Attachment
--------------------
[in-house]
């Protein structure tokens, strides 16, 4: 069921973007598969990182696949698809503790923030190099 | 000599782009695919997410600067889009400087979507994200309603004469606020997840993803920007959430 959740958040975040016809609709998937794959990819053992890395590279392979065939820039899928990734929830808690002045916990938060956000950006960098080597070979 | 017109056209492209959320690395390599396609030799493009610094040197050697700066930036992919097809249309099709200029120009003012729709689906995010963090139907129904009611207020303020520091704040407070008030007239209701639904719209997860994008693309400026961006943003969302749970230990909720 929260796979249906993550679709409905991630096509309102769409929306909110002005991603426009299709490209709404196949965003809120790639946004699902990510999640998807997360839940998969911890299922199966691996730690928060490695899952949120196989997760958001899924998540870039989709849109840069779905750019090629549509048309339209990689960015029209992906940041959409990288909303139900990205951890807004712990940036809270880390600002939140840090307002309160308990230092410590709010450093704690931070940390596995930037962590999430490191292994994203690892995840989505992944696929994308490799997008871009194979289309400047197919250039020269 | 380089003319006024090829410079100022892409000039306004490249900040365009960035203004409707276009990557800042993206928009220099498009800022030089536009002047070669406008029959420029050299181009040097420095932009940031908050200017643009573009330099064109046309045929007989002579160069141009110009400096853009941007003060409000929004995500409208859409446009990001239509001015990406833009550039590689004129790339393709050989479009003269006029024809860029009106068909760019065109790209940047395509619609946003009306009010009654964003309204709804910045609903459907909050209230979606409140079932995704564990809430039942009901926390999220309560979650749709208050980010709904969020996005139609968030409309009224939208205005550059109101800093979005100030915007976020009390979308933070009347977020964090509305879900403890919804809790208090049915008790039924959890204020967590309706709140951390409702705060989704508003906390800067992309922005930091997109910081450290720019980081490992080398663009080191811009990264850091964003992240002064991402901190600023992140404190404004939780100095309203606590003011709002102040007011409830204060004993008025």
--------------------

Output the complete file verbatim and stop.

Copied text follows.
[in-house]
């Protein structure tokens, strides 16, 4: 069921973007598969990182696949698809503790923030190099 | 000599782009695919997410600067889009400087979507994200309603004469606020997840993803920007959430 959740958040975040016809609709998937794959990819053992890395590279392979065939820039899928990734929830808690002045916990938060956000950006960098080597070979 | 017109056209492209959320690395390599396609030799493009610094040197050697700066930036992919097809249309099709200029120009003012729709689906995010963090139907129904009611207020303020520091704040407070008030007239209701639904719209997860994008693309400026961006943003969302749970230990909720 929260796979249906993550679709409905991630096509309102769409929306909110002005991603426009299709490209709404196949965003809120790639946004699902990510999640998807997360839940998969911890299922199966691996730690928060490695899952949120196989997760958001899924998540870039989709849109840069779905750019090629549509048309339209990689960015029209992906940041959409990288909303139900990205951890807004712990940036809270880390600002939140840090307002309160308990230092410590709010450093704690931070940390596995930037962590999430490191292994994203690892995840989505992944696929994308490799997008871009194979289309400047197919250039020269 | 380089003319006024090829410079100022892409000039306004490249900040365009960035203004409707276009990557800042993206928009220099498009800022030089536009002047070669406008029959420029050299181009040097420095932009940031908050200017643009573009330099064109046309045929007989002579160069141009110009400096853009941007003060409000929004995500409208859409446009990001239509001015990406833009550039590689004129790339393709050989479009003269006029024809860029009106068909760019065109790209940047395509619609946003009306009010009654964003309204709804910045609903459907909050209230979606409140079932995704564990809430039942009901926390999220309560979650749709208050980010709904969020996005139609968030409309009224939208205005550059109101800093979005100030915007976020009390979308933070009347977020964090509305879900403890919804809790208090049915008790039924959890204020967590309706709140951390409702705060989704508003906390800067992309922005930091997109910081450290720019980081490992080398663009080191811009990264850091964003992240002064991402901190600023992140404190404004939780100095309203606590003011709002102040007011409830204060004993008025």